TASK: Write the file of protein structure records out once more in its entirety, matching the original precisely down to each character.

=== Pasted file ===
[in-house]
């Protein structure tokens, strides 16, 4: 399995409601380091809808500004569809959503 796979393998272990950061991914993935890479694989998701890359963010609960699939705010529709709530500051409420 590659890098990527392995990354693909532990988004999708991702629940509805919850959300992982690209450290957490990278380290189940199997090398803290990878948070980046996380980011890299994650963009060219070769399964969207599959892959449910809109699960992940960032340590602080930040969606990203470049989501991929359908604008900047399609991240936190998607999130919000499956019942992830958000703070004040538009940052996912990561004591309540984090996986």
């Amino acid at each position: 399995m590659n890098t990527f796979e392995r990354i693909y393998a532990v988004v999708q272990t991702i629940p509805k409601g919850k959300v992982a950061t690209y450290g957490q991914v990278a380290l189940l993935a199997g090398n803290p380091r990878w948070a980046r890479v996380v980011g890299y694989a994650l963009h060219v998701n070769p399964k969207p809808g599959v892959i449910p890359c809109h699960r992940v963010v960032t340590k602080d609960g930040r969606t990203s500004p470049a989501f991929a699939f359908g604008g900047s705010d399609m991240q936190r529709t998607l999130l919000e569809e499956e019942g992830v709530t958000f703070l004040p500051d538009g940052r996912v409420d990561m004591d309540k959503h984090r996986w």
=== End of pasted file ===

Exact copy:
[in-house]
């Protein structure tokens, strides 16, 4: 399995409601380091809808500004569809959503 796979393998272990950061991914993935890479694989998701890359963010609960699939705010529709709530500051409420 590659890098990527392995990354693909532990988004999708991702629940509805919850959300992982690209450290957490990278380290189940199997090398803290990878948070980046996380980011890299994650963009060219070769399964969207599959892959449910809109699960992940960032340590602080930040969606990203470049989501991929359908604008900047399609991240936190998607999130919000499956019942992830958000703070004040538009940052996912990561004591309540984090996986």
């Amino acid at each position: 399995m590659n890098t990527f796979e392995r990354i693909y393998a532990v988004v999708q272990t991702i629940p509805k409601g919850k959300v992982a950061t690209y450290g957490q991914v990278a380290l189940l993935a199997g090398n803290p380091r990878w948070a980046r890479v996380v980011g890299y694989a994650l963009h060219v998701n070769p399964k969207p809808g599959v892959i449910p890359c809109h699960r992940v963010v960032t340590k602080d609960g930040r969606t990203s500004p470049a989501f991929a699939f359908g604008g900047s705010d399609m991240q936190r529709t998607l999130l919000e569809e499956e019942g992830v709530t958000f703070l004040p500051d538009g940052r996912v409420d990561m004591d309540k959503h984090r996986w």